Problem-solving is a necessary skill when working on sites in a tropical climate.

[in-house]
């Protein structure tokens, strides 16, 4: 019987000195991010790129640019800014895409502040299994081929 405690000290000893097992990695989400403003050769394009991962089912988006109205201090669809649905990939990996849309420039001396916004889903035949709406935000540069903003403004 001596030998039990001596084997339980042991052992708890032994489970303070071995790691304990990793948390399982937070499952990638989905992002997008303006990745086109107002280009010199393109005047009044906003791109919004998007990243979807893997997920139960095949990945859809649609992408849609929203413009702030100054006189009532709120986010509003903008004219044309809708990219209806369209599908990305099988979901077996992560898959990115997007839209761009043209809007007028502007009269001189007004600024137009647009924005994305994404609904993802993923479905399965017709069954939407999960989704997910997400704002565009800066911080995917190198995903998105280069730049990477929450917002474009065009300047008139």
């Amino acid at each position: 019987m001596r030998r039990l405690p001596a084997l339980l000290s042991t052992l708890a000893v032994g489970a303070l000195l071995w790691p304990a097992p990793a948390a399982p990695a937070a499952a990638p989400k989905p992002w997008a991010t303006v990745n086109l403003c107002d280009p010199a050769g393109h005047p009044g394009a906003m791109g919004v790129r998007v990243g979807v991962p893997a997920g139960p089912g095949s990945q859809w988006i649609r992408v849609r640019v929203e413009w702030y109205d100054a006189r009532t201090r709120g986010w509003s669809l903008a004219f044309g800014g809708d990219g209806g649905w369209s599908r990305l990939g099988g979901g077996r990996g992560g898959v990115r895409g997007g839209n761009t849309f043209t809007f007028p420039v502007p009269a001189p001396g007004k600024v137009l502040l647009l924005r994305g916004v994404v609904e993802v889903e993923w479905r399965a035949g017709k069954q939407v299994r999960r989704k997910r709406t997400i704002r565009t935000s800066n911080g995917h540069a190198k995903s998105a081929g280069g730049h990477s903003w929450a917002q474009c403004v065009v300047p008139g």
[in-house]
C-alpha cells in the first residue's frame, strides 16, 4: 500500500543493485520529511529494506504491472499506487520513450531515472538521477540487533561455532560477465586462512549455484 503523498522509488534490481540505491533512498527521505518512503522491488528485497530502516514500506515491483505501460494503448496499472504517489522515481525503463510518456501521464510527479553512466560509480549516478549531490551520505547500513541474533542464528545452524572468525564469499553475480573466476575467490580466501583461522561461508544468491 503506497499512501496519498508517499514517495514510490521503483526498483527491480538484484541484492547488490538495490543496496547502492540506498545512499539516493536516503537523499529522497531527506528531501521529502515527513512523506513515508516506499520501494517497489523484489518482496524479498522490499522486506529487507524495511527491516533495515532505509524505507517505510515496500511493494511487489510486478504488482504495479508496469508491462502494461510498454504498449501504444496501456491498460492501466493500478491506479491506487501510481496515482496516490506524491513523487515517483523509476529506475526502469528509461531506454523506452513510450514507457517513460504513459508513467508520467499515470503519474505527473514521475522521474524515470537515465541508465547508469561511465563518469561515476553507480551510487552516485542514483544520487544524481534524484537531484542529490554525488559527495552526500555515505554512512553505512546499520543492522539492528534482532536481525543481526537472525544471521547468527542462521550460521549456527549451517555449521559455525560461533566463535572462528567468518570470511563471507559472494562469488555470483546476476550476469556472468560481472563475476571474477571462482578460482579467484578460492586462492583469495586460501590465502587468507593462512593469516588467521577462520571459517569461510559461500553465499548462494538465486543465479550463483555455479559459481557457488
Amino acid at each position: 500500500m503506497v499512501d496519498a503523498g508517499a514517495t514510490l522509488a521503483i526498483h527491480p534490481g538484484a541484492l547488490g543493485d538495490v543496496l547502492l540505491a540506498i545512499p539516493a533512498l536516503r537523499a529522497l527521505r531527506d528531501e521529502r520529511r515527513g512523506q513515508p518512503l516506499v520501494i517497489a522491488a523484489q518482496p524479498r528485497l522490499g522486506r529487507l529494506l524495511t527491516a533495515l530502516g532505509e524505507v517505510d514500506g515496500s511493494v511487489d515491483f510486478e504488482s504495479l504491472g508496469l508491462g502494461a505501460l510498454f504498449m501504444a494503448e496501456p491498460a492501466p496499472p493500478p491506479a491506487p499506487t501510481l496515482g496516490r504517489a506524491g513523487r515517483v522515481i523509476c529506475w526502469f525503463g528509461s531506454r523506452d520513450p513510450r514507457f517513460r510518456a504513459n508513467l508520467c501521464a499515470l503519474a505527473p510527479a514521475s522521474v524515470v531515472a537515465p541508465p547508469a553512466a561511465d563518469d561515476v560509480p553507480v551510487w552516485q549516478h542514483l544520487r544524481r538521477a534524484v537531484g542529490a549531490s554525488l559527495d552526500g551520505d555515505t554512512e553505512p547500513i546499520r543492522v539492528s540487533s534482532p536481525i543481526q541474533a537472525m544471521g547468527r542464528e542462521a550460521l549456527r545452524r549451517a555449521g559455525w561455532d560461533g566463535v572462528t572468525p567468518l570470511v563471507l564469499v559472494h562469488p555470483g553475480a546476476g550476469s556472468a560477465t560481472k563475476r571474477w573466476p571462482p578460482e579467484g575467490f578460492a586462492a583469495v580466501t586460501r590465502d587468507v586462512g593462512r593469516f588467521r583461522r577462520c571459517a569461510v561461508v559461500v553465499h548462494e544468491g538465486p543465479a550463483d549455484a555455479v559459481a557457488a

In the Malaysian tropical environment, all golf courses face challenges with high temperatures, rainfall and humidity, extreme turf grass and weed growth rates – and for the busy clubs, high traffic, wear and tear. At the end of 2017, it will have been more than nine years since the reconstruction of the West Course at Kuala Lumpur Golf and Country Club – now known as TPC Kuala Lumpur – was completed, and in that time six Malaysian Opens and five CIMB Classic tournaments will have been held on the course. Maintaining and managing a golf course with the pressures and expectations of the respective Tours, players, spectators, and not least the members, requires constant modernisation of maintenance practices and equipment – and also course construction materials and techniques. – Jason Winter